Claims seek reparations for exposure to radiation
Remigio Galvan’s widow and daughter started the paperwork Tuesday to determine whether his survivors can be compensated for radiation exposure.
Galvan died in 2009 after he was diagnosed with lung cancer, thyroid cancer and chronic obstructive pulmonary disease, many of the kinds of diseases noted in uranium miners, millers and haulers.
Galvan, however, never worked with radioactive materials.
He did work as a security guard at the Grand Junction Office of the Department of Energy for 21 years, which might make him eligible for compassionate compensation under the Energy Employees Occupational Illness Compensation program.
Galvan’s widow, Erlinda, and daughter, Anita Littlepage, applied for compensation in his name Tuesday at the Doubletree Hotel, 743 Horizon Drive, at a traveling resource center from the U.S. Department of Labor, which administers the program.
Claimants can be awarded as much as $50,000 and receive medical coverage for compensable conditions.
Officials at the resource center said they took in 25 new claims for compensation during the daylong event.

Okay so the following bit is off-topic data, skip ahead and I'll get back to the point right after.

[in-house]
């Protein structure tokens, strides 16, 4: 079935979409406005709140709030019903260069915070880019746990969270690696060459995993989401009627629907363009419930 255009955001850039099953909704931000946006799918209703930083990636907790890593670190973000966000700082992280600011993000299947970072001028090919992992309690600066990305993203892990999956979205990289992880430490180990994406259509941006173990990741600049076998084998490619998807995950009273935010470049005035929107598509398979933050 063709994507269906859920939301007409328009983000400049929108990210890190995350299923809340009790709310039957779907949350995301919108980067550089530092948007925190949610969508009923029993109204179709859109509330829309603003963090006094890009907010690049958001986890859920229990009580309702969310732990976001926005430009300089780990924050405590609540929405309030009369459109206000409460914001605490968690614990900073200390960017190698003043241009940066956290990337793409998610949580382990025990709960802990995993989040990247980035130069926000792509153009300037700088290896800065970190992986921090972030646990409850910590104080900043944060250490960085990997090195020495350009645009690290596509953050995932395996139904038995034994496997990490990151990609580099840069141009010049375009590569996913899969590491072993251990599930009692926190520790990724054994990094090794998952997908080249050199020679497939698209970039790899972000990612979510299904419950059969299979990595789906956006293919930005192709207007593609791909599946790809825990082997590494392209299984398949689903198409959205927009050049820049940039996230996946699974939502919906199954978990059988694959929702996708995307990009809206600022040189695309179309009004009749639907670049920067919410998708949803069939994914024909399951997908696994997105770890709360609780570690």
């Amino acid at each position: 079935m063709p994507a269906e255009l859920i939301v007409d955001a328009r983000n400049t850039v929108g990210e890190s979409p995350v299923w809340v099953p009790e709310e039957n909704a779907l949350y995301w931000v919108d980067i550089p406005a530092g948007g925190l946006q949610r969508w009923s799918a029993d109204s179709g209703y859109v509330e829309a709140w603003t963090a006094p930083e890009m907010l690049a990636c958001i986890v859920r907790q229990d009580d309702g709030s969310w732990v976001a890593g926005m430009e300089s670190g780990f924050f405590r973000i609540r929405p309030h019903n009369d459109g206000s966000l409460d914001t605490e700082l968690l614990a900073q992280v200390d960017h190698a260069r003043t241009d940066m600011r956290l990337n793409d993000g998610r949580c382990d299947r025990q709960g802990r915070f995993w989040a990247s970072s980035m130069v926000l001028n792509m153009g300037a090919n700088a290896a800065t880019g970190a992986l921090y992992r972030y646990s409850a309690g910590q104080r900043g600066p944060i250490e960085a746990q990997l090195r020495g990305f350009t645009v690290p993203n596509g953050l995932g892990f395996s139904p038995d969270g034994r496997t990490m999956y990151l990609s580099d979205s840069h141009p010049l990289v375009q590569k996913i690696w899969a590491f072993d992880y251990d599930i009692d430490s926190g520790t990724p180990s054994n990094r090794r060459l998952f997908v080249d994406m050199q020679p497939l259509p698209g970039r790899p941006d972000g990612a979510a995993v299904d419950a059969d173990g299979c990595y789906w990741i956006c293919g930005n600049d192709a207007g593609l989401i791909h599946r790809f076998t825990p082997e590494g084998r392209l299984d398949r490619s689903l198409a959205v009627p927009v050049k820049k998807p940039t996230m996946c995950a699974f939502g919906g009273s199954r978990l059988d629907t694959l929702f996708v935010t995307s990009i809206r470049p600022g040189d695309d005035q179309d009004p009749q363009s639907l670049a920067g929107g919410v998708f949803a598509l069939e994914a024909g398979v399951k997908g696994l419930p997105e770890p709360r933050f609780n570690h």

Galvan’s survivors are seeking compensation as part of a special-exposure cohort of people who worked for the federal government but were ineligible for compassionate payments because they worked for the federal government during the years between 1943 and 1975.
“They always told them they were safe,” Littlepage said of the assurances offered to people who worked on the grounds, in the offices and, in Galvan’s case, security. Galvan never wore a radiation badge, she said.
Her father was a reliable worker, though, Littlepage said.
“He’d work a regular shift and pick up a lot of overtime, so he was there a lot,” she said.
Claims are examined by officials in Washington, D.C.
Officials with the National Institute for Occupational Safety and Health established the special cohort earlier this year at the request of former Grand Junction Mayor Cindy Enos-Martinez, whose father died from stomach cancer after working for 32 years for federal agencies dealing with nuclear power.
Recognition of the contributions of the people who worked for the Atomic Energy Commission and Department of Energy and their contractors is long overdue, Littlepage said.
“There are a lot of people we know (from those installations) that have died,” she said.